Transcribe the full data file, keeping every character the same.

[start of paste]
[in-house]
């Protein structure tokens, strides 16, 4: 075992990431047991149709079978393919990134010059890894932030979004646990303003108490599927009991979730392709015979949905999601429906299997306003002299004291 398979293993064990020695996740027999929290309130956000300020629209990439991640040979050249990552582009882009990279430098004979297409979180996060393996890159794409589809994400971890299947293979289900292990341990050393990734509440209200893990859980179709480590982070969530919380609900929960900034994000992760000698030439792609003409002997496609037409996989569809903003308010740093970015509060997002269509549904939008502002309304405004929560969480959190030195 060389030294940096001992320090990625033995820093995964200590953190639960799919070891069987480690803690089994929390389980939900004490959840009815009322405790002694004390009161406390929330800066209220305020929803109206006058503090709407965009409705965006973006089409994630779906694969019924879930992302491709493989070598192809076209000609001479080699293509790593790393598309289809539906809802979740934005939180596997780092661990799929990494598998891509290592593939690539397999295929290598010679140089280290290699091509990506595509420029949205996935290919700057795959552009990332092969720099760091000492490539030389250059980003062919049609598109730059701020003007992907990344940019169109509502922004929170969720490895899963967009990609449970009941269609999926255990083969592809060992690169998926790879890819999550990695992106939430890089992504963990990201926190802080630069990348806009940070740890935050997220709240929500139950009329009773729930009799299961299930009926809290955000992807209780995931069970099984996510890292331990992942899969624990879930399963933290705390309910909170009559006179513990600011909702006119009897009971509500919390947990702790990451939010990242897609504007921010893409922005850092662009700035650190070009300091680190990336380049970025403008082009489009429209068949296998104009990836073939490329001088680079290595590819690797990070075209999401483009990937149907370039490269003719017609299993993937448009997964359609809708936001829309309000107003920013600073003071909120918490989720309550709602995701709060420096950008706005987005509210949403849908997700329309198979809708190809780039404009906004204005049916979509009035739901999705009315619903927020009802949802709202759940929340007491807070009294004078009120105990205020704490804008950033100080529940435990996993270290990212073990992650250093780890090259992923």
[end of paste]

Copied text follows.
[in-house]
């Protein structure tokens, strides 16, 4: 075992990431047991149709079978393919990134010059890894932030979004646990303003108490599927009991979730392709015979949905999601429906299997306003002299004291 398979293993064990020695996740027999929290309130956000300020629209990439991640040979050249990552582009882009990279430098004979297409979180996060393996890159794409589809994400971890299947293979289900292990341990050393990734509440209200893990859980179709480590982070969530919380609900929960900034994000992760000698030439792609003409002997496609037409996989569809903003308010740093970015509060997002269509549904939008502002309304405004929560969480959190030195 060389030294940096001992320090990625033995820093995964200590953190639960799919070891069987480690803690089994929390389980939900004490959840009815009322405790002694004390009161406390929330800066209220305020929803109206006058503090709407965009409705965006973006089409994630779906694969019924879930992302491709493989070598192809076209000609001479080699293509790593790393598309289809539906809802979740934005939180596997780092661990799929990494598998891509290592593939690539397999295929290598010679140089280290290699091509990506595509420029949205996935290919700057795959552009990332092969720099760091000492490539030389250059980003062919049609598109730059701020003007992907990344940019169109509502922004929170969720490895899963967009990609449970009941269609999926255990083969592809060992690169998926790879890819999550990695992106939430890089992504963990990201926190802080630069990348806009940070740890935050997220709240929500139950009329009773729930009799299961299930009926809290955000992807209780995931069970099984996510890292331990992942899969624990879930399963933290705390309910909170009559006179513990600011909702006119009897009971509500919390947990702790990451939010990242897609504007921010893409922005850092662009700035650190070009300091680190990336380049970025403008082009489009429209068949296998104009990836073939490329001088680079290595590819690797990070075209999401483009990937149907370039490269003719017609299993993937448009997964359609809708936001829309309000107003920013600073003071909120918490989720309550709602995701709060420096950008706005987005509210949403849908997700329309198979809708190809780039404009906004204005049916979509009035739901999705009315619903927020009802949802709202759940929340007491807070009294004078009120105990205020704490804008950033100080529940435990996993270290990212073990992650250093780890090259992923």